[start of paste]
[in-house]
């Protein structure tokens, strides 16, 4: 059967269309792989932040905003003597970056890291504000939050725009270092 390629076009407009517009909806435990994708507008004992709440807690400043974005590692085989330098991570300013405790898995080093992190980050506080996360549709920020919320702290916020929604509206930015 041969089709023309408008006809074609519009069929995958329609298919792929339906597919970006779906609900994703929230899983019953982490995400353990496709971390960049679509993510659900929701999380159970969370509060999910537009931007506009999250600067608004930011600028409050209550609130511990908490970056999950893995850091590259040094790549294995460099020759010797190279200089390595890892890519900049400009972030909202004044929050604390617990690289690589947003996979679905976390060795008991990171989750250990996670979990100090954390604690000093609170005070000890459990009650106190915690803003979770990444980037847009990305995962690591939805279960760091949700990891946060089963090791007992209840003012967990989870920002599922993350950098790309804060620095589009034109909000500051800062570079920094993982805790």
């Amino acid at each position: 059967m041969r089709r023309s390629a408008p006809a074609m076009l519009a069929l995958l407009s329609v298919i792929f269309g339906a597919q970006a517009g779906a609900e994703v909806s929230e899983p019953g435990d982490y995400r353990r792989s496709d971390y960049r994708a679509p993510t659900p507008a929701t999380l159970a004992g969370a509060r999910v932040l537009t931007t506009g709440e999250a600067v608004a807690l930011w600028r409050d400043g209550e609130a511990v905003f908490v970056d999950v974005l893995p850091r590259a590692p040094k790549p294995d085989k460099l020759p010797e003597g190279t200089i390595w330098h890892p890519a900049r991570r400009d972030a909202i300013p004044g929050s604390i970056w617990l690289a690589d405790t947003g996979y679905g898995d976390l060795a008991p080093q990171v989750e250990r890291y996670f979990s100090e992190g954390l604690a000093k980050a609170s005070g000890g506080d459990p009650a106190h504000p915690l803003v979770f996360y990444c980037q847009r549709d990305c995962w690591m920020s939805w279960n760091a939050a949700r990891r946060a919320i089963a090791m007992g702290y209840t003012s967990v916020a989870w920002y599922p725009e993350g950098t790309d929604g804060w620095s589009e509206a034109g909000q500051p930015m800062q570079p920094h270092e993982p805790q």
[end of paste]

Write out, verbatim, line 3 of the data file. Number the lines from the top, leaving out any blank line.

């Amino acid at each position: 059967m041969r089709r023309s390629a408008p006809a074609m076009l519009a069929l995958l407009s329609v298919i792929f269309g339906a597919q970006a517009g779906a609900e994703v909806s929230e899983p019953g435990d982490y995400r353990r792989s496709d971390y960049r994708a679509p993510t659900p507008a929701t999380l159970a004992g969370a509060r999910v932040l537009t931007t506009g709440e999250a600067v608004a807690l930011w600028r409050d400043g209550e609130a511990v905003f908490v970056d999950v974005l893995p850091r590259a590692p040094k790549p294995d085989k460099l020759p010797e003597g190279t200089i390595w330098h890892p890519a900049r991570r400009d972030a909202i300013p004044g929050s604390i970056w617990l690289a690589d405790t947003g996979y679905g898995d976390l060795a008991p080093q990171v989750e250990r890291y996670f979990s100090e992190g954390l604690a000093k980050a609170s005070g000890g506080d459990p009650a106190h504000p915690l803003v979770f996360y990444c980037q847009r549709d990305c995962w690591m920020s939805w279960n760091a939050a949700r990891r946060a919320i089963a090791m007992g702290y209840t003012s967990v916020a989870w920002y599922p725009e993350g950098t790309d929604g804060w620095s589009e509206a034109g909000q500051p930015m800062q570079p920094h270092e993982p805790q």